Imagine not being afraid of failing – what would become possible for you? What would you do if you felt impervious to getting it wrong? How would you show up if you were immune to judgement?
Facilitates personal growth: By examining and integrating the unconscious parts of yourself – something which comes as a result of regular shadow work practices – you can gain a greater sense of self-acceptance and self-compassion rather than self-judgement and self-criticism.
Knowing more about yourself, being curious about your story and who you are can lead to a greater sense of authenticity and personal growth.
As you begin to learn how to embrace your imperfections and celebrate your unique strengths and qualities, you get to decide for yourself, free from external expectations and conditioning what good looks like; what success feels like and how you want your life to be.
If you could do anything, what would it be and why does it matter to you? What currently gets in the way and what strengths do you have that could help you overcome it?
Improves relationships: Hands up if you have ever avoided conflict in a relationship for the sake of wanting to maintain an appearance of everything being perfect *raises own hand*.
Perhaps you have been reluctant to express your needs, set a boundary or ask for more support?
We can often put the appearance of things being perfect ahead of true happiness and connection in a relationship which can have a longer-term impact once things finally blow up under the pressure of appearances and maintaining the status quo.
When you are able to be more honest and authentic with yourself, it becomes easier to create deeper, more meaningful relationships and express compassion for others too.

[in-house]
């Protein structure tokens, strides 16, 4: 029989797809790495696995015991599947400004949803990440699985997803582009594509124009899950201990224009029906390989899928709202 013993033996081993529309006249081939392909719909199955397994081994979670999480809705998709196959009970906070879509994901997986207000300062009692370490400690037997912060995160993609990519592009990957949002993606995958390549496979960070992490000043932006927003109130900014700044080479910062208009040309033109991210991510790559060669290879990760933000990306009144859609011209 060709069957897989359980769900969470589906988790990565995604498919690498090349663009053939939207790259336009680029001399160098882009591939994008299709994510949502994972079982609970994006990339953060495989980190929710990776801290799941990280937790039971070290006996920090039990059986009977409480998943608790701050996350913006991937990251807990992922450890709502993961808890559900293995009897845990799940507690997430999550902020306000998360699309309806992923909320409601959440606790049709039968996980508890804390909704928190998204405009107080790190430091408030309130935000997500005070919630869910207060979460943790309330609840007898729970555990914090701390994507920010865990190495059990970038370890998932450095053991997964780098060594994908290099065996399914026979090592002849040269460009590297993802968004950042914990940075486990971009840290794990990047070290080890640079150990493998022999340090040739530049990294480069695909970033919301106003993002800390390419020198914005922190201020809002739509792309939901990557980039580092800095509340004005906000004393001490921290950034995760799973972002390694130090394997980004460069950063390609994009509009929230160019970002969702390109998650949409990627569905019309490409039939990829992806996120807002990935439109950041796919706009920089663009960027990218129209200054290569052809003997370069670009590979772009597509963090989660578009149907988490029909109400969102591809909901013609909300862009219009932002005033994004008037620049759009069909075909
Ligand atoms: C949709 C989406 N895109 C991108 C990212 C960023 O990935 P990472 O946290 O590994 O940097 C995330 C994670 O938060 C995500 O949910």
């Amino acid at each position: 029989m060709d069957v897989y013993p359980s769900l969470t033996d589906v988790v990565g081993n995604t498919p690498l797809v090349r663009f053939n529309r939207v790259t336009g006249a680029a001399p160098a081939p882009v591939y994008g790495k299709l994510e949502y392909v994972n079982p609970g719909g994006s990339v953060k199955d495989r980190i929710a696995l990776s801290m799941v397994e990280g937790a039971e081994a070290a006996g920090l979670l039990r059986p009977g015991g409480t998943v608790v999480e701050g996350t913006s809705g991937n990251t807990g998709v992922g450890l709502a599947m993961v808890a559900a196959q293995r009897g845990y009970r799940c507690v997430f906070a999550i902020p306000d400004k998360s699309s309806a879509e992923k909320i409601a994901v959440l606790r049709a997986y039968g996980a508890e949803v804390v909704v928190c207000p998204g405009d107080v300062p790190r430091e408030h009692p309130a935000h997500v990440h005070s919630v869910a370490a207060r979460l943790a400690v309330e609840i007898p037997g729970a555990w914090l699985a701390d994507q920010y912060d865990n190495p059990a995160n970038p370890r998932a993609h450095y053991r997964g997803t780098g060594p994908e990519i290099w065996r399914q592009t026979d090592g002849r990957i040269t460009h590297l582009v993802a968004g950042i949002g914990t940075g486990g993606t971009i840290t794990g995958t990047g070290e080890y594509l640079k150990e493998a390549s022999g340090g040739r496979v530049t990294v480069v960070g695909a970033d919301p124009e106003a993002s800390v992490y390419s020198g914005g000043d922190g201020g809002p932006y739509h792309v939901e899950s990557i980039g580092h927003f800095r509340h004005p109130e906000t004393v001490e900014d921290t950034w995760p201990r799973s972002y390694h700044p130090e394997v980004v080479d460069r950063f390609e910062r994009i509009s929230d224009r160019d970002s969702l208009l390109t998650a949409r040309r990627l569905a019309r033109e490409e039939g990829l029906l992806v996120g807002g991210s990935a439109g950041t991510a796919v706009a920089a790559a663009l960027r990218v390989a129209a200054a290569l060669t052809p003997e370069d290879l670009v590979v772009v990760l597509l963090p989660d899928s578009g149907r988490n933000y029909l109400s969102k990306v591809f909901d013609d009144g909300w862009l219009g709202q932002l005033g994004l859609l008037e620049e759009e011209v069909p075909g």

As you become more aware of yourself and your shadow, how those hidden and public parts of you interact and impact your behaviour, it becomes easier to be less judgemental of others; be willing to have open communication; set healthy boundaries and express your needs from a place of connection.
When you know who you are and what matters to you, then you can find ways to resolve conflicts in a more healthy and constructive way by staying grounded and open instead of reactive and combative.
And when you can have difficult conversations from a place of feeling grounded and without judgement, then your relationships get an upgrade from being surface-level perfect where no one argues (because no one is expressing their needs) to deep and meaningful where you’re not afraid of having those hard conversations.
What conversations would you have if you knew you could navigate them with confidence? What needs would you express if you no longer feared the fallout of voicing them? What truth would you speak if you could?
Reduce stress and anxiety: So much of the stress and anxiety we experience in life comes from the fear of how other people may respond to who we are and what we do, so we create a persona that is designed to be as perfect and pleasing as possible to avoid conflict and disappointment. Turns out living life this way is exhausting and is one of the main causes of burnout.